She and the commission are also looking for stories about the Bull Pen Cafe. For more information, contact Fowler at fowlerpatj@gmail.com, call or text (573) 256-6841.

As Fowler wrote on her Facebook page, and I’m posting her with her permission:

“You may have heard the Bull Pen Cafe will be demolished in the coming weeks. If you grew up in Columbia and attended a livestock auction, you’ll remember the amphitheater seating immediately behind the restaurant. We’d like to remove as many of those seats as we can muster volunteers for. There are also some other cool amenities inside that space we’d like to remove and put in the salvage barn for an upcoming city sponsored sale. Message me here, or on the HPC FB page if you can help. There are lots of great stories to ‘show and tell’ about the Bull Pen Cafe. We’d like to hear them.”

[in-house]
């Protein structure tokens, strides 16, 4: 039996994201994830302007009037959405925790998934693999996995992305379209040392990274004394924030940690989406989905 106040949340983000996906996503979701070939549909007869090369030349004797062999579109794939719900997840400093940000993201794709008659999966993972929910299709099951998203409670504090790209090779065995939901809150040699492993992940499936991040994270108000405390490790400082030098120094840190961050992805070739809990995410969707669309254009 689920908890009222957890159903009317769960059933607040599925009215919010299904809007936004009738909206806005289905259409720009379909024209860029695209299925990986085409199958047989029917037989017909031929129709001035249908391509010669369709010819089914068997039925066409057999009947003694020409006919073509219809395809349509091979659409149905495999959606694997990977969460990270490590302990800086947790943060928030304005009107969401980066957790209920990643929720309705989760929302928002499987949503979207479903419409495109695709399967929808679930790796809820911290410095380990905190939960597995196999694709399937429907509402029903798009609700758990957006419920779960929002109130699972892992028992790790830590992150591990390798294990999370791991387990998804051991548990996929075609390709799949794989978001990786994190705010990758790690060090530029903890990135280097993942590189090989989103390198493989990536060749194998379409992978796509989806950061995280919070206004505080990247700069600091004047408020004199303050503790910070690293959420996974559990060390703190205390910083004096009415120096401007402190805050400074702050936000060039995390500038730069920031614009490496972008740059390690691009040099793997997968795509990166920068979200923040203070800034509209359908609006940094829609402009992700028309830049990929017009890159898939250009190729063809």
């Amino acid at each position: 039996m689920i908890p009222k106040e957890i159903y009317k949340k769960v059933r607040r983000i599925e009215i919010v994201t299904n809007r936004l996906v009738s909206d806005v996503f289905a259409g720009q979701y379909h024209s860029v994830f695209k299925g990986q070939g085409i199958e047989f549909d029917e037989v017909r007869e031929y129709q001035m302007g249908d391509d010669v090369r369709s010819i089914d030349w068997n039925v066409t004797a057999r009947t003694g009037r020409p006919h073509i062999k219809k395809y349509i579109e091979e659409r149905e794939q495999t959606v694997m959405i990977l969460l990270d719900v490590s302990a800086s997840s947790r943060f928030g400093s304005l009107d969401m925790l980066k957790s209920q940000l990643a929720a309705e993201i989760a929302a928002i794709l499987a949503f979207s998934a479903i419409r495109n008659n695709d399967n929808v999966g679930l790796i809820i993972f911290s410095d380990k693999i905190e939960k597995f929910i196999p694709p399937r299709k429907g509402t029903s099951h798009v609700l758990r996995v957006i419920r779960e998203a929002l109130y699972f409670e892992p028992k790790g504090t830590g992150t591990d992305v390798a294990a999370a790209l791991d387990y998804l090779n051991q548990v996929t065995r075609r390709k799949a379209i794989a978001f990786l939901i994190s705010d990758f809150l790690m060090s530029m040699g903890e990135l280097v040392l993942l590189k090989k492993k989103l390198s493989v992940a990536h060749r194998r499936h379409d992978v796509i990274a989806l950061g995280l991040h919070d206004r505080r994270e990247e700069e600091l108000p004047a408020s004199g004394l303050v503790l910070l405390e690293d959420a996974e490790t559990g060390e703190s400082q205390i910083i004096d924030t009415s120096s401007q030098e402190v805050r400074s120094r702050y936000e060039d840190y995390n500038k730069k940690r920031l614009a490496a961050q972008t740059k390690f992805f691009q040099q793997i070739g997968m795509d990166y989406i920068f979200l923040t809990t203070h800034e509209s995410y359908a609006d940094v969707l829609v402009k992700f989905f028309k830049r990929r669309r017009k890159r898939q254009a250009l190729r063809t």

The upcoming demolition was covered in this March 10, 2017 Columbia Missourian article headlined, “Bull Pen Cafe building will face the wrecking ball.”

Here’s a link to a July 20, 2008 Columbia Missourian article about the Bull Pen. The headline is, “Cafe irreplaceable to regulars.

 

Bull Pen Cafe set for salvage and demolition, looking for stories and help

Pat Fowler of the Columbia Historic Preservation Commission is looking for help to salvage parts of the Bull Pen Cafe, a local eatery that was open for 60 years prior to its closing in 2007. Salvage efforts are planned for 9 a.m. Saturday, March 25. The Bull Pen is at 2310 Business Loop, Columbia, Missouri.